• A cluster of CPU VMs where the batch job will run.
  • The trained model.
  • A batch endpoint.
  • The deployment associated with the endpoint.

Let’s start with the CPU cluster. Here’s the YAML definition for it:

https://github.com/bstollnitz/aml_batch_endpoint_no_mlflow/blob/master/aml_batch_endpoint_no_mlflow/cloud/cluster-cpu.yml
$schema: https://azuremlschemas.azureedge.net/latest/amlCompute.schema.json
name: cluster-cpu
type: amlcompute
size: Standard_DS4_v2
min_instances: 0
max_instances: 4

We specify a schema to get Intellisense and error messages during development, then give the resource a name and a type (which is always amlcompute for a compute cluster). We picked the Standard_DS4_v2 CPU VM size — take a look at my blog post about compute for guidance on which VM to pick. And we instruct Azure to give us however many instances we need to run our batch job, between 0 and 4. We can create our compute resource with the following CLI command:

az ml compute create -f cloud/cluster-cpu.yml

You can verify that the cluster was created correctly by going to the Azure ML Studio, and then clicking on “Compute” on the left navigation, followed by “Compute clusters.” You should see a compute cluster named “cluster-cpu” on this page:

Screenshot showing the CPU cluster in the Studio.

Next we register a model asset with Azure ML. We could have created a YAML definition file, but since we just need a few properties, we can add them directly to the command:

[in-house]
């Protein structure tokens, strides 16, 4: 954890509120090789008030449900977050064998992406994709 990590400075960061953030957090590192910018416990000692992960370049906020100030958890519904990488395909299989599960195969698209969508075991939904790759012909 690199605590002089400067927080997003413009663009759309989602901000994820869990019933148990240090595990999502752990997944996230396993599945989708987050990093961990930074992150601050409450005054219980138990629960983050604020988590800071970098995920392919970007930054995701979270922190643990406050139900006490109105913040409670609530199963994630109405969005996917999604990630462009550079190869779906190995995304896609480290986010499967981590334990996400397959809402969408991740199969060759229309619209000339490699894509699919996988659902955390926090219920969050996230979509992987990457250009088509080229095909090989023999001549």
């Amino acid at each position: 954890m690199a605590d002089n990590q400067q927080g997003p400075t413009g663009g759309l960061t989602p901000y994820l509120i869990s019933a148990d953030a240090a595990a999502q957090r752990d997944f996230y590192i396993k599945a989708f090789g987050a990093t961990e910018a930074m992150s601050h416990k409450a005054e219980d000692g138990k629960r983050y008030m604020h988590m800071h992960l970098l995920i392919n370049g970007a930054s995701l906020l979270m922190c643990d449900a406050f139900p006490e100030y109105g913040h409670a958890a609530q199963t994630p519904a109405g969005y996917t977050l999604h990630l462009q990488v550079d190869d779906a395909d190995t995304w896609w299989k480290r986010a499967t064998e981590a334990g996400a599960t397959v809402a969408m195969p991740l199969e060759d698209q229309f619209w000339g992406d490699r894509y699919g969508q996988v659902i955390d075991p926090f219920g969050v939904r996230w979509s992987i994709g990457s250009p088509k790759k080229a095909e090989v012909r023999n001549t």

az ml model create --path model --name model-batch-no-mlflow --version 1

You can verify that the model was created in the Studio, in the “Models” section:

Screenshot showing the model in the Studio.

Next we create the batch endpoint. Here’s the YAML definition file:

https://github.com/bstollnitz/aml_batch_endpoint_no_mlflow/blob/master/aml_batch_endpoint_no_mlflow/cloud/endpoint.yml
$schema: https://azuremlschemas.azureedge.net/latest/batchEndpoint.schema.json
name: endpoint-batch-no-mlflow
auth_mode: aad_token

In addition to the schema and name, we specify the aad_token authentication mode (this is the only mode supported at the moment for batch endpoints). We can execute the following command to create the endpoint in the cloud:

az ml batch-endpoint create -f cloud/endpoint.yml

You can verify its creation in the Studio, by clicking on “Endpoints” and then on “Batch endpoints.”

Screenshot showing the endpoint in the Studio.

And finally, we create the deployment. My blog post on managed online endpoints demonstrates how a managed online endpoint can have more than one deployment, with partial traffic directed to each deployment. Batch endpoints can also have multiple deployments, but the traffic can’t be split — it needs to be directed to a single deployment.

Let’s take a look at the deployment YAML definition file:

https://github.com/bstollnitz/aml_batch_endpoint_no_mlflow/blob/master/aml_batch_endpoint_no_mlflow/cloud/deployment.yml
$schema: https://azuremlschemas.azureedge.net/latest/batchDeployment.schema.json
name: blue
endpoint_name: endpoint-batch-no-mlflow
model: azureml:model-batch-no-mlflow:1
code_configuration:
  code: ../src/
  scoring_script: score.py
environment:
  conda_file: score-conda.yml
  image: mcr.microsoft.com/azureml/openmpi4.1.0-ubuntu20.04:latest
compute: azureml:cluster-cpu
mini_batch_size: 10
output_file_name: predictions_pytorch.csv